Brazil smartphone

The start-up scene in Latin America is – for the most part – blossoming, though each of the major countries in the region appears to be working to a very different strategy. Jason Mitchell looks at the impact of the venture capital spent in Brazil, Argentina, Mexico and Chile.

Latin America has a flourishing venture capital (VC) and start-up ecosystem with hundreds of exciting new companies being set up every year, which should bode well for entrepreneurship in the region in the future.

The continent has yet to produce a so-called ‘unicorn’ – a start-up company valued at more than $1bn. However, two Latin American start-ups, both from Argentina, have listed on the Nasdaq: Mercado Libre, the regional equivalent of eBay that was founded by Marcos Galperin Marco; and Globant, a software development company, set up by Martín Migoya.

The region now has hundreds of home-grown VC funds that back thousands of new companies every year. Many of the new firms are web or mobile related, and take advantage of high smartphone penetration rates in the continent, especially Android devices. Some 38% of WhatsApp’s global user base comes from the region and e-commerce expanded by 23% in Latin America last year, according to the Latin American Private Equity and Venture Capital Association (Lavca).

Of the past few years, 2013 saw the peak for VC fund raising in the region, with $714m secured according to Lavca (against £303m for 2015). However, 2015 was the peak year for investments, with $594m injected into 182 start-ups monitored by Lavca.

Brazil's ups and downs

Starting in 2011, Brazil has been the main regional magnet for Silicon Valley VC funds but many came unstuck there, as the country’s economy turned sour in 2014.

Brazil is still a major market as it has the biggest population in Latin America: 206 million inhabitants compared with 119 million in second placed Mexico. However, most of the main VC funds operating there are now local. Some of the biggest Brazil-specific fund managers include Redpointe.Ventures, Monashees Capital and e.Bricks.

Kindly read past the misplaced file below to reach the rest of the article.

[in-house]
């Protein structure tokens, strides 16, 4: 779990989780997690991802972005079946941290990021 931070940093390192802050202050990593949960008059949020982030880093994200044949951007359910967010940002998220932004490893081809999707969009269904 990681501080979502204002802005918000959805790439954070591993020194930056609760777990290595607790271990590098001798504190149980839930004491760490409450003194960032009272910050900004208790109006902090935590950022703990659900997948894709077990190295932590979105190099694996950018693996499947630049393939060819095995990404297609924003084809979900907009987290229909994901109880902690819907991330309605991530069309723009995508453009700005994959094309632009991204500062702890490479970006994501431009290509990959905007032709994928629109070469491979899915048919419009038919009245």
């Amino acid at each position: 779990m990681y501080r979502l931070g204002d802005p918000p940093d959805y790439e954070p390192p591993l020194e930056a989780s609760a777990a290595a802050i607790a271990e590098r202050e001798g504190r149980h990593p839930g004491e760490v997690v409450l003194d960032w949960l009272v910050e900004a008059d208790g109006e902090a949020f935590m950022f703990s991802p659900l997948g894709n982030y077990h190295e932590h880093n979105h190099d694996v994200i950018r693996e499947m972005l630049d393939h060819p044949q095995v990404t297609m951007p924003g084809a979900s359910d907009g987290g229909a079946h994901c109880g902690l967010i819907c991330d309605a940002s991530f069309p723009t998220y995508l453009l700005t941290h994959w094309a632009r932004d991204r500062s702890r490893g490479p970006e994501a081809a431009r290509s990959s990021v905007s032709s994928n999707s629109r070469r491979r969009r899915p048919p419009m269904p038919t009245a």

“Most international investors now have a very negative view about Brazil,” says Alex Mendez, an Argentine who is managing director of Storm Ventures, a San Francisco-based early-stage venture fund, and founder of Puente Labs, a Silicon Valley-based organisation that helps Latin American start-ups to secure funding and to scale up. “Many of the first international VC firms to enter there got their fingers burnt."

Of other markets, Mr Mendez says: “Argentina is now becoming very popular with investors, especially after Mauricio Macri became president in December. But other countries are also starting to see their start-up scenes develop quickly. Colombia has a lot of entrepreneurial talent and Peru has great potential.”

Argentina: back in favour

Buenos Aires, the Argentine capital, is home to one of Latin America’s most vibrant venture capital ecosystems. The city and its surrounding area, which topped fDi’s South American States of the Future 2016/17, has a wealth of IT talent. Business confidence has improved dramatically since Mr Macri – who represents the centre-right political coalition Cambiemos – assumed office.

NXTP Labs, for example, is a local accelerator seed fund headed by Ariel Arrieta, which has invested $38.5m in 174 start-ups based throughout Latin America during the past four years. It backs companies in a range of sectors from ad tech, mobile, gaming, media and security.